In this sci-fi debut, a team of neuroscientists exposes new capabilities in the brain that may steer human evolution toward miraculous—and deadly—frontiers.
Chuck Brenton, who has a Ph.D. in neuroscience, has been researching ways to harness the energy of the human brain for basic physical tasks. Ideally, his work would aid the handicapped or perhaps space and sea exploration. His data on gamma waves, however, is missing a baseline reading of the brain that would propel the research forward. When mathematician Matt Streegman contacts Chuck with key data from a deceased loved one’s EEG readout, the two quickly team up. They open a lab called Advanced Kinetics and soon have test subjects using their minds—via the Brenton-Kobayashi Kinetic Interface—to manipulate both computer software and construction equipment. But Matt and Chuck differ fundamentally on what kind of investors to take on: medical or commercial. Stronger-willed Matt wins out and finds himself courted by military interests. He keeps the involvement of Gen. Howard a secret from Chuck long enough to enmesh the company in complex, restrictive research, from which there’s no turning back. Yet Chuck and the test subjects—Mike, Sara, Mini, Lanfen and Tim—realize that military control of their work will lead to disaster. Luckily they have a few secrets of their own. Author Hemstreet has prepared a hard-science feast in his riveting, immensely satisfying debut. The science is always clearly stated, as are the corresponding metaphors, like one that sums up the neuroscientists’ take on burgeoning brain power: “You develop the muscles appropriate to the activity, and you learn how to use them most effectively”—essentially, “these people are…flexing mental muscles we didn’t know they had.” His characters are studies in pointed charisma, especially Matt, who’d like to “[kick] God in the teeth.” Audiences will fear for them as the plot subtly, horribly coils tighter. Ultimately, Hemstreet polishes his ideals regarding individuality and creative passion while bowing to the action/sci-fi formula. The result should be absolute bliss for fans of everything from Star Trek to X-Men. He writes a mean cliffhanger, too, one that hints at a sequel full of further narrative triumphs.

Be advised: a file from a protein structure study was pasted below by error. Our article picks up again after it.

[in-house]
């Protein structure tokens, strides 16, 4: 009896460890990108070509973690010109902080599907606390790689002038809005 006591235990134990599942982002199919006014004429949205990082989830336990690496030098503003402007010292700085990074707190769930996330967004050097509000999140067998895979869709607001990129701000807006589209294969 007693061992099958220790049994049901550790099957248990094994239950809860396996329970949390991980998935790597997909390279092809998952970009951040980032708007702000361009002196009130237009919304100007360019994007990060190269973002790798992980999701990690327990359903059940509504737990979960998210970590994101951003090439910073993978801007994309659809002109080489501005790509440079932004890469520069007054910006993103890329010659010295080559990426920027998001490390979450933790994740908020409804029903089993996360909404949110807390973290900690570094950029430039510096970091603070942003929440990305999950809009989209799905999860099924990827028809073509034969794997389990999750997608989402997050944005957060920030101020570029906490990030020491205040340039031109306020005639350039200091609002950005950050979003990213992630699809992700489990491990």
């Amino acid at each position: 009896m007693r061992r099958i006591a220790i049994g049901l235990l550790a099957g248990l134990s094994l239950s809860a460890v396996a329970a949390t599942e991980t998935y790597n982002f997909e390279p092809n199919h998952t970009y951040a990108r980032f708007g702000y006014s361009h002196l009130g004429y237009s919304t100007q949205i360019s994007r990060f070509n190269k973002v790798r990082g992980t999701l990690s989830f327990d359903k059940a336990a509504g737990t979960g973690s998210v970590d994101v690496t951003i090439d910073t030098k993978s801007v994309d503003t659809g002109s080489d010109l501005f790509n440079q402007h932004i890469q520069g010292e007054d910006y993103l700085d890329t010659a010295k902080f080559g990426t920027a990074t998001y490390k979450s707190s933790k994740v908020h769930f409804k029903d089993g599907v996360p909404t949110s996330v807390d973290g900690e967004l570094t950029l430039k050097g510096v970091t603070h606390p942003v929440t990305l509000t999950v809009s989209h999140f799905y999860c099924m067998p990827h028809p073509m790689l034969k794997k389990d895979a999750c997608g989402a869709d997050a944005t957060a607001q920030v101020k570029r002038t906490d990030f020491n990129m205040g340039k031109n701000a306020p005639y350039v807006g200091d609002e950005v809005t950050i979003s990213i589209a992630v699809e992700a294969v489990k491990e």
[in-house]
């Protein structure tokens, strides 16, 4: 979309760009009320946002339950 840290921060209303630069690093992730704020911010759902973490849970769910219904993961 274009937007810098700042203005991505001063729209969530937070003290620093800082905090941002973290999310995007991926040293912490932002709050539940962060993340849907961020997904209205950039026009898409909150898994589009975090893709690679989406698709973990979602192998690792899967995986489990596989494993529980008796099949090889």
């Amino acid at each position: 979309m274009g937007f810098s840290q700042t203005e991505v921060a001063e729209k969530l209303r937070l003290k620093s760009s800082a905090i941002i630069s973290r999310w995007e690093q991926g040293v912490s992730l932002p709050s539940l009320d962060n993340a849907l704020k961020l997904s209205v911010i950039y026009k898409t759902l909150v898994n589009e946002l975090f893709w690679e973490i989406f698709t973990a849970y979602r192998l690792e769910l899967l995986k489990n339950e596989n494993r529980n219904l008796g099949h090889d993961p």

A flat-out astonishing debut.